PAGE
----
Doctor insights on:
What Does Risk Of Occupational Exposure Mean
Take precautions: Usually(if I am correct on this) it is used to describe the potential in a 'toxic'/environmental exposure situation...The "limit" is the threshhold level one needs to reach before health risks occurs. ...Read more
Time, concentration: Significant occupational exposure depends on the time of exposure and concentration of the material to which you were exposed, based on the permissible exposure limits for the substance. Your safety officer should have all of this documentation available to you for training purposes. ...Read more
It depends: You asked a really broad question. In general, the risk of any exposure depends on the type of exposure (contact, breathing, etc) and the duration of the exposure. If your exposure is simply using an antimicrobial handwash on a regular basis then your risk is very minimal. ...Read more
Not certain: In the mid-2000s it was suggested Nitric Oxide exposure may reduce male fertility; paradoxically, at the same time mouse studies suggested Nitric Oxide might enhance or prolong female fertility! there are several small studies published in mid-level medical journals. To my knowledge no conclusive studies of either question have been done, and there is no 'expert consensus.'. ...Read more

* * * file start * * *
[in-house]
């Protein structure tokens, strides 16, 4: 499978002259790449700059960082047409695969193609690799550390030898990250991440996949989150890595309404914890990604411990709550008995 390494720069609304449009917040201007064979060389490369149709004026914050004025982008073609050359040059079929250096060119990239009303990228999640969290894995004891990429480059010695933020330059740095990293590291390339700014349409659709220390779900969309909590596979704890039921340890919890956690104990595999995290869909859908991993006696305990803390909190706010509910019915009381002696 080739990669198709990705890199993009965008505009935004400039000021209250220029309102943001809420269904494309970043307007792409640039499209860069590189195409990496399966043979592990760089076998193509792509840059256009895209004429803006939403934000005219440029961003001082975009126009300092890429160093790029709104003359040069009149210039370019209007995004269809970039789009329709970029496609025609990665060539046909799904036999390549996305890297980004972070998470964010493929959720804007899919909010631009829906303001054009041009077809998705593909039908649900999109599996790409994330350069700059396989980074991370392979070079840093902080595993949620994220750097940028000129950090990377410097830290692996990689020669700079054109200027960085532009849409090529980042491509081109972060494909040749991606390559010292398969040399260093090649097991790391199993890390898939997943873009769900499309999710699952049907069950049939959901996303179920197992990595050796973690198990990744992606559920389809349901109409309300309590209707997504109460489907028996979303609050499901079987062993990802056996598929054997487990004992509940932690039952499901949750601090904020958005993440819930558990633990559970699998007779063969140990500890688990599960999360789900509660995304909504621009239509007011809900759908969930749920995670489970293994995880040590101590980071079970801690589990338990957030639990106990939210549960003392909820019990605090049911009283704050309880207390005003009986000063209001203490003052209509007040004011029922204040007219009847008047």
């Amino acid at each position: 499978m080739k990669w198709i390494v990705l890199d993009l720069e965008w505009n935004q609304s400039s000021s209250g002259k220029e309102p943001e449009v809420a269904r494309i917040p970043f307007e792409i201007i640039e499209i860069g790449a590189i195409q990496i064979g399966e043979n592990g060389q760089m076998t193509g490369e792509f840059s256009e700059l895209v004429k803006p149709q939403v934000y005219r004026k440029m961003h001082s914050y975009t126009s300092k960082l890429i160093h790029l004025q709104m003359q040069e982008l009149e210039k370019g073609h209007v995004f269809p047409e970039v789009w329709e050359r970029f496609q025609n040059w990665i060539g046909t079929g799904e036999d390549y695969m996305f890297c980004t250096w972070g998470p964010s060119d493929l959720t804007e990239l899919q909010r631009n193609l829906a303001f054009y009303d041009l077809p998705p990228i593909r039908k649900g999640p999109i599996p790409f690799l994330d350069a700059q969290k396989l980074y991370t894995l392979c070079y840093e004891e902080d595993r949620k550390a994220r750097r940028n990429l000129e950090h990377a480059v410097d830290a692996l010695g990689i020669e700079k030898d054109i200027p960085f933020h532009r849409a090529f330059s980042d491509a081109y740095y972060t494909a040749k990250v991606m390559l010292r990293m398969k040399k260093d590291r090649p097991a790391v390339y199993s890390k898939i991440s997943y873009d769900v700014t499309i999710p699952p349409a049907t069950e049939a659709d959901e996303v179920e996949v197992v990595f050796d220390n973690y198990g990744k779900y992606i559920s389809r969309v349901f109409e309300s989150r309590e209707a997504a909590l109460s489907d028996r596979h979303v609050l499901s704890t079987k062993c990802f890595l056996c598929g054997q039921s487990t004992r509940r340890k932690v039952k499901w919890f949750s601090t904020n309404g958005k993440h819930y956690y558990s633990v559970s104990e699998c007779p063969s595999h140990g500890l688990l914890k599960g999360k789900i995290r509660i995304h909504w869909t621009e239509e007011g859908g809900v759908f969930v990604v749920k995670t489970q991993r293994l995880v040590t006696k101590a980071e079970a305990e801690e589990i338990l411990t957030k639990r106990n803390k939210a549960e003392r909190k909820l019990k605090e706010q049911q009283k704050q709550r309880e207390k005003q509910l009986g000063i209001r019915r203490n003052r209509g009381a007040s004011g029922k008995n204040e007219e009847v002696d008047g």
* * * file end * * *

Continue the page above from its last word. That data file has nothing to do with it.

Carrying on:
Any and all: Depending on the disease carried by the individual in question, any and all body fluids can be and should be considered potentially infectious. People like health care workers who are routinely exposed to bodily fluids must undergo special training in how to handle them safely and take regular vaccinations against things like hepatitis b. Treat all bodily fluids as potentially infectious. ...Read moreSee 1 more doctor answer
Variable: The window period is the time from exposure to time a test for HIV becomes positive. The window period depends, in part on the type of test done. Test for HIV nucleic acid is generally positive by three months, usually sooner. Antibody test may take up to a year to turn positive. ...Read more
Radiactive mat/ rays: Radioactive materials and cosmic rays. Ionizing radiation is ubiquitous in the environment, and comes from naturally occurring radioactive materials and cosmic rays. Ionizing radiation includes cosmic rays, alpha, beta and gamma rays, x-rays, and in general any charged particle moving at relativistic speeds. ...Read more
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